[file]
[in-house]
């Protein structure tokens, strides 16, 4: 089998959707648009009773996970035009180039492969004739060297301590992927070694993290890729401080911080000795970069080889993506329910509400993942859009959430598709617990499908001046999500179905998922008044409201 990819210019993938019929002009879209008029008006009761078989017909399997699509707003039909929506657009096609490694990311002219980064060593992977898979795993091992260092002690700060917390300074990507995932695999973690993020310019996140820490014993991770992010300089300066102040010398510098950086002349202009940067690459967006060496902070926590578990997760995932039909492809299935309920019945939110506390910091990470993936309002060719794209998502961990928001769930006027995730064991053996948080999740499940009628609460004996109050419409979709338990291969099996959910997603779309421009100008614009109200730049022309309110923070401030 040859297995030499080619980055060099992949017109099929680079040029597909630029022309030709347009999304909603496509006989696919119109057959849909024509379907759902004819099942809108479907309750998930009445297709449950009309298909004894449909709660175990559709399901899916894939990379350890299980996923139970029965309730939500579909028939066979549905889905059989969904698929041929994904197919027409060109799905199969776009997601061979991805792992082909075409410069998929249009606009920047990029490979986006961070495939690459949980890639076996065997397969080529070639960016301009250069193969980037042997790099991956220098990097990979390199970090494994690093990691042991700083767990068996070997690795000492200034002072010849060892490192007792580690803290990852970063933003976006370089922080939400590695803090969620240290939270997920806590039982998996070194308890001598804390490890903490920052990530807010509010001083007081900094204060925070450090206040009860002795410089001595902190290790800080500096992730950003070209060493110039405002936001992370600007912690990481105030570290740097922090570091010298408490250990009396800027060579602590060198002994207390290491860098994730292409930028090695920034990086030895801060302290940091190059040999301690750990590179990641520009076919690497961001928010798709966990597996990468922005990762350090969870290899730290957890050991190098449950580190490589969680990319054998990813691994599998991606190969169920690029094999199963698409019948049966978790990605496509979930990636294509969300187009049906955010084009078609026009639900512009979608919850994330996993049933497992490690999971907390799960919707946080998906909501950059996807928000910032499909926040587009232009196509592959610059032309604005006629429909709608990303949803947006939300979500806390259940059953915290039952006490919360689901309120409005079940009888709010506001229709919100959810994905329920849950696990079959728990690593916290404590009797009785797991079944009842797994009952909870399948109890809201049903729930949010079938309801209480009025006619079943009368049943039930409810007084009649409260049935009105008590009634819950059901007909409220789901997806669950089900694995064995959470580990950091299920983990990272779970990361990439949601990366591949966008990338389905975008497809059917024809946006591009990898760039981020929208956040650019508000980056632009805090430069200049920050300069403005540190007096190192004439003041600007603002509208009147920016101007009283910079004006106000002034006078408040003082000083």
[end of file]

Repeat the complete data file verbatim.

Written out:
[in-house]
């Protein structure tokens, strides 16, 4: 089998959707648009009773996970035009180039492969004739060297301590992927070694993290890729401080911080000795970069080889993506329910509400993942859009959430598709617990499908001046999500179905998922008044409201 990819210019993938019929002009879209008029008006009761078989017909399997699509707003039909929506657009096609490694990311002219980064060593992977898979795993091992260092002690700060917390300074990507995932695999973690993020310019996140820490014993991770992010300089300066102040010398510098950086002349202009940067690459967006060496902070926590578990997760995932039909492809299935309920019945939110506390910091990470993936309002060719794209998502961990928001769930006027995730064991053996948080999740499940009628609460004996109050419409979709338990291969099996959910997603779309421009100008614009109200730049022309309110923070401030 040859297995030499080619980055060099992949017109099929680079040029597909630029022309030709347009999304909603496509006989696919119109057959849909024509379907759902004819099942809108479907309750998930009445297709449950009309298909004894449909709660175990559709399901899916894939990379350890299980996923139970029965309730939500579909028939066979549905889905059989969904698929041929994904197919027409060109799905199969776009997601061979991805792992082909075409410069998929249009606009920047990029490979986006961070495939690459949980890639076996065997397969080529070639960016301009250069193969980037042997790099991956220098990097990979390199970090494994690093990691042991700083767990068996070997690795000492200034002072010849060892490192007792580690803290990852970063933003976006370089922080939400590695803090969620240290939270997920806590039982998996070194308890001598804390490890903490920052990530807010509010001083007081900094204060925070450090206040009860002795410089001595902190290790800080500096992730950003070209060493110039405002936001992370600007912690990481105030570290740097922090570091010298408490250990009396800027060579602590060198002994207390290491860098994730292409930028090695920034990086030895801060302290940091190059040999301690750990590179990641520009076919690497961001928010798709966990597996990468922005990762350090969870290899730290957890050991190098449950580190490589969680990319054998990813691994599998991606190969169920690029094999199963698409019948049966978790990605496509979930990636294509969300187009049906955010084009078609026009639900512009979608919850994330996993049933497992490690999971907390799960919707946080998906909501950059996807928000910032499909926040587009232009196509592959610059032309604005006629429909709608990303949803947006939300979500806390259940059953915290039952006490919360689901309120409005079940009888709010506001229709919100959810994905329920849950696990079959728990690593916290404590009797009785797991079944009842797994009952909870399948109890809201049903729930949010079938309801209480009025006619079943009368049943039930409810007084009649409260049935009105008590009634819950059901007909409220789901997806669950089900694995064995959470580990950091299920983990990272779970990361990439949601990366591949966008990338389905975008497809059917024809946006591009990898760039981020929208956040650019508000980056632009805090430069200049920050300069403005540190007096190192004439003041600007603002509208009147920016101007009283910079004006106000002034006078408040003082000083």